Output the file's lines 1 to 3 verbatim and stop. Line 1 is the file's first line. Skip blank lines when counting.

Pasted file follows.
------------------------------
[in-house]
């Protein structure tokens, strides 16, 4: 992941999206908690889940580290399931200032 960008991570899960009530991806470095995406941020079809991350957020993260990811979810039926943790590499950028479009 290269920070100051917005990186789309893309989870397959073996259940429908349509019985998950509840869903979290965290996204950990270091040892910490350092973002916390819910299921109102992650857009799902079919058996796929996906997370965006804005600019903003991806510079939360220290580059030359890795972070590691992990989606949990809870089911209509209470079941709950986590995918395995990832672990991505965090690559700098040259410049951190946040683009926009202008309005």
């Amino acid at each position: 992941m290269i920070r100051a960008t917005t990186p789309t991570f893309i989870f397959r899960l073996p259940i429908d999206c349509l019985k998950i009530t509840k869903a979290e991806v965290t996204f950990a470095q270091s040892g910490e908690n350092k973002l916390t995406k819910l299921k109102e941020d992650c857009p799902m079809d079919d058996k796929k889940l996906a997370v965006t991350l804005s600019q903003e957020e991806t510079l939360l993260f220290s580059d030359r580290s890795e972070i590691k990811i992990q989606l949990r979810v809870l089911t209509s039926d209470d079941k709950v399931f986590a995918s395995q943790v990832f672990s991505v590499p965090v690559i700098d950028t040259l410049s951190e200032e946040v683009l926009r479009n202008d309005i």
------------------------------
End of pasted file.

[in-house]
């Protein structure tokens, strides 16, 4: 992941999206908690889940580290399931200032 960008991570899960009530991806470095995406941020079809991350957020993260990811979810039926943790590499950028479009 290269920070100051917005990186789309893309989870397959073996259940429908349509019985998950509840869903979290965290996204950990270091040892910490350092973002916390819910299921109102992650857009799902079919058996796929996906997370965006804005600019903003991806510079939360220290580059030359890795972070590691992990989606949990809870089911209509209470079941709950986590995918395995990832672990991505965090690559700098040259410049951190946040683009926009202008309005």
């Amino acid at each position: 992941m290269i920070r100051a960008t917005t990186p789309t991570f893309i989870f397959r899960l073996p259940i429908d999206c349509l019985k998950i009530t509840k869903a979290e991806v965290t996204f950990a470095q270091s040892g910490e908690n350092k973002l916390t995406k819910l299921k109102e941020d992650c857009p799902m079809d079919d058996k796929k889940l996906a997370v965006t991350l804005s600019q903003e957020e991806t510079l939360l993260f220290s580059d030359r580290s890795e972070i590691k990811i992990q989606l949990r979810v809870l089911t209509s039926d209470d079941k709950v399931f986590a995918s395995q943790v990832f672990s991505v590499p965090v690559i700098d950028t040259l410049s951190e200032e946040v683009l926009r479009n202008d309005i």